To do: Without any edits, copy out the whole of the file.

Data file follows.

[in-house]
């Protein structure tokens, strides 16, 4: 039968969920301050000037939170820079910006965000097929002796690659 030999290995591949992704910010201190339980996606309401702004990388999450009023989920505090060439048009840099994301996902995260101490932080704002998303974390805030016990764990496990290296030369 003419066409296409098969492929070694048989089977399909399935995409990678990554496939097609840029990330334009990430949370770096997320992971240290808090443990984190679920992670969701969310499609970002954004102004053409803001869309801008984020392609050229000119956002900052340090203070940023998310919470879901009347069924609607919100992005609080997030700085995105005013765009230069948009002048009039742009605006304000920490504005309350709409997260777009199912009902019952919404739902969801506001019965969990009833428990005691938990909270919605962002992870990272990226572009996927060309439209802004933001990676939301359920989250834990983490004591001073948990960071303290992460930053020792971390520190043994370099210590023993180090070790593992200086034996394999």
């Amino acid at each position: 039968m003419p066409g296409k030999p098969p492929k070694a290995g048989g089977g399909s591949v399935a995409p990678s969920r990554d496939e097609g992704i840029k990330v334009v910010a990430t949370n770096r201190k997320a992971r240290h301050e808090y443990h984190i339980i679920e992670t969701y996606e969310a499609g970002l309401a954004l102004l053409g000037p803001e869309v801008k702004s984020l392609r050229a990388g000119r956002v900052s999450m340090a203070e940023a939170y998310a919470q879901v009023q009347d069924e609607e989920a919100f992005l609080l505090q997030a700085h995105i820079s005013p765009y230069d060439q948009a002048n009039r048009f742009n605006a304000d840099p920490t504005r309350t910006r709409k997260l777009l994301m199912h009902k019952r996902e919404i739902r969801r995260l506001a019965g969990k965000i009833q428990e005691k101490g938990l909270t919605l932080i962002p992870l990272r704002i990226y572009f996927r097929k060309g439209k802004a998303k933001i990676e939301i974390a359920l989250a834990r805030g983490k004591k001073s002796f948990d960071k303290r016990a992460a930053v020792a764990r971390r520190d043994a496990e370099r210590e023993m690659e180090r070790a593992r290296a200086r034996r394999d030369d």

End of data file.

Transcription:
[in-house]
């Protein structure tokens, strides 16, 4: 039968969920301050000037939170820079910006965000097929002796690659 030999290995591949992704910010201190339980996606309401702004990388999450009023989920505090060439048009840099994301996902995260101490932080704002998303974390805030016990764990496990290296030369 003419066409296409098969492929070694048989089977399909399935995409990678990554496939097609840029990330334009990430949370770096997320992971240290808090443990984190679920992670969701969310499609970002954004102004053409803001869309801008984020392609050229000119956002900052340090203070940023998310919470879901009347069924609607919100992005609080997030700085995105005013765009230069948009002048009039742009605006304000920490504005309350709409997260777009199912009902019952919404739902969801506001019965969990009833428990005691938990909270919605962002992870990272990226572009996927060309439209802004933001990676939301359920989250834990983490004591001073948990960071303290992460930053020792971390520190043994370099210590023993180090070790593992200086034996394999």
């Amino acid at each position: 039968m003419p066409g296409k030999p098969p492929k070694a290995g048989g089977g399909s591949v399935a995409p990678s969920r990554d496939e097609g992704i840029k990330v334009v910010a990430t949370n770096r201190k997320a992971r240290h301050e808090y443990h984190i339980i679920e992670t969701y996606e969310a499609g970002l309401a954004l102004l053409g000037p803001e869309v801008k702004s984020l392609r050229a990388g000119r956002v900052s999450m340090a203070e940023a939170y998310a919470q879901v009023q009347d069924e609607e989920a919100f992005l609080l505090q997030a700085h995105i820079s005013p765009y230069d060439q948009a002048n009039r048009f742009n605006a304000d840099p920490t504005r309350t910006r709409k997260l777009l994301m199912h009902k019952r996902e919404i739902r969801r995260l506001a019965g969990k965000i009833q428990e005691k101490g938990l909270t919605l932080i962002p992870l990272r704002i990226y572009f996927r097929k060309g439209k802004a998303k933001i990676e939301i974390a359920l989250a834990r805030g983490k004591k001073s002796f948990d960071k303290r016990a992460a930053v020792a764990r971390r520190d043994a496990e370099r210590e023993m690659e180090r070790a593992r290296a200086r034996r394999d030369d």